“Those endless days, those sacred days” for the families are gone, gone forever. Now, a wretched weariness hovers over them, and that weariness, that loss will never leave their souls, their minds, or their struggles to reset their lives.
Ironically, in 2004 Ray Davies, was shot in New Orleans as he was walking down a street with a lady friend. Two thieves grabbed his friend’s purse. Davies chased them, one of the thieves turned around and shot him in the thigh. Mr. Davies was lucky—he recovered.
On Friday, April 9, I spoke with my friend Joe by phone. He was in New York City. Friday was a prep day for the NBA game he would be covering between the Lakers and the Nets on Saturday. Joe is a walking book of stories from his career as a cameraman covering athletic events around the world.
But the start of our conversation on Friday morning was about loss—the fragility of life. During the last couple of months, Joe has lost two dear friends—one a distinguished jazz pianist, and the other, a mentor in helping Joe learn about directing and production work for PBS programming based out of Chapel Hill.
Joe is a deeply reflective and insightful person. I could hear his heart choosing his words as he spoke of these soul robbing losses. And Joe, also cited the uncertainty of life, how we just never know when our time is up.
But, I also know in reflection when Joe thinks about losing his two loyal friends, he might just grab hold of Ray Davies’ words: “and though your gone, you’re with me every single day, believe me.”
Sometimes, and I have no explanation, tears well up in my eyes when I listen to a song. Not sure if it is the instruments played, the lyrics, or the passion of the singer/s, but something hits my heart, and my tear ducts open.
Several times during the last few weeks, I watched a live performance from the 2010 Glastonbury Festival of Ray Davies performing “Days” with a band and a full chorus. For some reason as I watched this performance, my eyes became moist.
Today, in your neighborhood, the place where you work, in a church, in a park, in a grocery store parking lot, a person is going to have a flashback over the loss of a loved one. And though they attempt to be strong, they can’t hold back the tears nor the deep gasps for air in their unsteady chests.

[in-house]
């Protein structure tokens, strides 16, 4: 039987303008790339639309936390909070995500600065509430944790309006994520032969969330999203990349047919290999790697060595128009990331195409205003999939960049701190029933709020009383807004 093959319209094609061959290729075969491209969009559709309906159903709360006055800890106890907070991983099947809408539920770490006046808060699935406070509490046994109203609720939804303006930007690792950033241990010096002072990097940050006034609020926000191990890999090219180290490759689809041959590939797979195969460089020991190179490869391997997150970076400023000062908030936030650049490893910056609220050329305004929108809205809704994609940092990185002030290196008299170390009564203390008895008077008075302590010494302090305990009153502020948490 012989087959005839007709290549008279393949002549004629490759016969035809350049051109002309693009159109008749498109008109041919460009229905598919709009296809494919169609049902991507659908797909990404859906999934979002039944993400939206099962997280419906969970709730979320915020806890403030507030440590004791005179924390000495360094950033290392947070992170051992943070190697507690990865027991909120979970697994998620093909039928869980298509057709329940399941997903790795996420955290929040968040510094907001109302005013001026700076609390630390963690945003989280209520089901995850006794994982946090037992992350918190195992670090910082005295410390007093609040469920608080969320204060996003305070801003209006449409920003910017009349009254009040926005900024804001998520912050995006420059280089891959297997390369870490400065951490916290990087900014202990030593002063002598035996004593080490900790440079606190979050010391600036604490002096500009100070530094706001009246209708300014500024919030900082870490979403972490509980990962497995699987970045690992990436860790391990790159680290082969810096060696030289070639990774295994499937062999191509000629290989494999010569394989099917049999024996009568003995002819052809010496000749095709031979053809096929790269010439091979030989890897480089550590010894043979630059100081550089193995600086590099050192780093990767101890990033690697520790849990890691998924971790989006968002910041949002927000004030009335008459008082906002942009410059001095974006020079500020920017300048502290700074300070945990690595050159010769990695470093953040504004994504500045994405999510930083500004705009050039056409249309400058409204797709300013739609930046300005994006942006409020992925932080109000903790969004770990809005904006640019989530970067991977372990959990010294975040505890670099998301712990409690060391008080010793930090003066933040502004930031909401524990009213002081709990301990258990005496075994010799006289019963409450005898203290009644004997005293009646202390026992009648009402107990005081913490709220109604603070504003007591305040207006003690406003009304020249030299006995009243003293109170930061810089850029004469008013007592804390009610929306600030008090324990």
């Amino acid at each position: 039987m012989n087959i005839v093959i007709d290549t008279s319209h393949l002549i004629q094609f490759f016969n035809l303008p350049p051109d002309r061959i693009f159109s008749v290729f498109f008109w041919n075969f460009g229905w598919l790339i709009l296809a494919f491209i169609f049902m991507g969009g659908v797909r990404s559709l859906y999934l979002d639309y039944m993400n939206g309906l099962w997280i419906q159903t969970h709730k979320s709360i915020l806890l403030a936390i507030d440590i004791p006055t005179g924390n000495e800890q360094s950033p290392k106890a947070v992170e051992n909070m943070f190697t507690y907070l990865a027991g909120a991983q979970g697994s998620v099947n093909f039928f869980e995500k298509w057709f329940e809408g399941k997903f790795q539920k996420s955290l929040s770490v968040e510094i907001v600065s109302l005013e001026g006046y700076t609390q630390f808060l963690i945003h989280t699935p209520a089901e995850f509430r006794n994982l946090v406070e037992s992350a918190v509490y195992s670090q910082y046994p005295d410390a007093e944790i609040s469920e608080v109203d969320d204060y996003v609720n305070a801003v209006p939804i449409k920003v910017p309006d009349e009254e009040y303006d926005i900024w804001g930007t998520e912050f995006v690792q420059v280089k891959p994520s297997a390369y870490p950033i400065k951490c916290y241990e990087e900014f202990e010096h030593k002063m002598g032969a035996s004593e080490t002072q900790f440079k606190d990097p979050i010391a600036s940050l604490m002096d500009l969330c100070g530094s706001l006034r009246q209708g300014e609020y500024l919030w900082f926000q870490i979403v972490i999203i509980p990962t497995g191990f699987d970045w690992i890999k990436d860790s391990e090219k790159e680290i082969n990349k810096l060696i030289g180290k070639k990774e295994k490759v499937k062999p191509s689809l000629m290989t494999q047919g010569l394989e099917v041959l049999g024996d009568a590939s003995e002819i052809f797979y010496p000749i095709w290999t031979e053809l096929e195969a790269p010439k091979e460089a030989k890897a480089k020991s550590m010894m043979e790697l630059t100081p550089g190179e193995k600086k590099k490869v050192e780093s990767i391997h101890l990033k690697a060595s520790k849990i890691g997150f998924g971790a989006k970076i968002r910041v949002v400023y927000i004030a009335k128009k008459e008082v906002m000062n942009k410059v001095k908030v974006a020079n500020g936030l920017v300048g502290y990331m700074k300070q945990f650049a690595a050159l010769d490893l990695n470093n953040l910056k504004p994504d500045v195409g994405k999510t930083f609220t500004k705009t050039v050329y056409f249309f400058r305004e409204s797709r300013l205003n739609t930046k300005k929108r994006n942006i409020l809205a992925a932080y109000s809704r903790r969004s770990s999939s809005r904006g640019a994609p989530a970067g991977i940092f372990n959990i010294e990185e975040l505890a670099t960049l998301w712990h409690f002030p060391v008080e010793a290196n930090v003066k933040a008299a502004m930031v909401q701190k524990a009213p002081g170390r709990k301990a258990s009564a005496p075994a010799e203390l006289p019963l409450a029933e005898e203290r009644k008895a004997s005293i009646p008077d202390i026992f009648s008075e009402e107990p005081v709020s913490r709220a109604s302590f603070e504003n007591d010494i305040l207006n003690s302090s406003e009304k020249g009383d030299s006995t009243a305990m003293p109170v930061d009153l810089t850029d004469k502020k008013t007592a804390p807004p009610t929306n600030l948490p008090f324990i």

Who knows you, me, we, us might be the first person who encounters this broken hearted soul after the cry.
If that happens, be the light for this person with all the gentle passion from which Ray Davies wrote and sang: “I bless the light, I bless the light that lights on you, believe me.”
And remember Matthew 5:16: “let your light shine before others.”
And one more remember, some day you might be the person who needs that light.
Thanks for the read, have a quiet day, Bill
Author’s note: A Wikipedia article about the Kinks was researched for this piece.
6 thoughts on “The Kinks: “Days””
Very beautifully written
I am honored that you read the piece, and I appreciate the very kind comment. Thanks for your time, be safe, Bill Pike
Nice perspective of a beautiful song, point on. You should delve into the Kinks catalogue, specifically the lp’s Face to Face, Something Else, Village Green Preservation Society and Arthur. These along with the two you mentioned constitute the “golden era” of Kinks music. I will say, all their lp’s, regardless of quality or decade of release, contain some great stuff.
Chris, I am honored that you read the post, and I appreciate the kind comment. That song is priceless, and you are correct, I have lots of exploring to do with the recordings you listed. Thanks for your time, be safe, Bill Pike
It was songs such as You Really Got Me and All Day and All of the Night that won me over to the Kinks 56 years ago but many of my favourite Kinks songs over the years have been the magnificent ballads that Ray Davies has written with Days being right up there with the best of them. I seem to recall that Bob Geldof said he would have given his right arm (or something similar!) to have written a song like Days.
I appreciate the read of the post. Ray Davies as you point out is a very gifted songwriter. He hits hearts and makes us think. Be safe.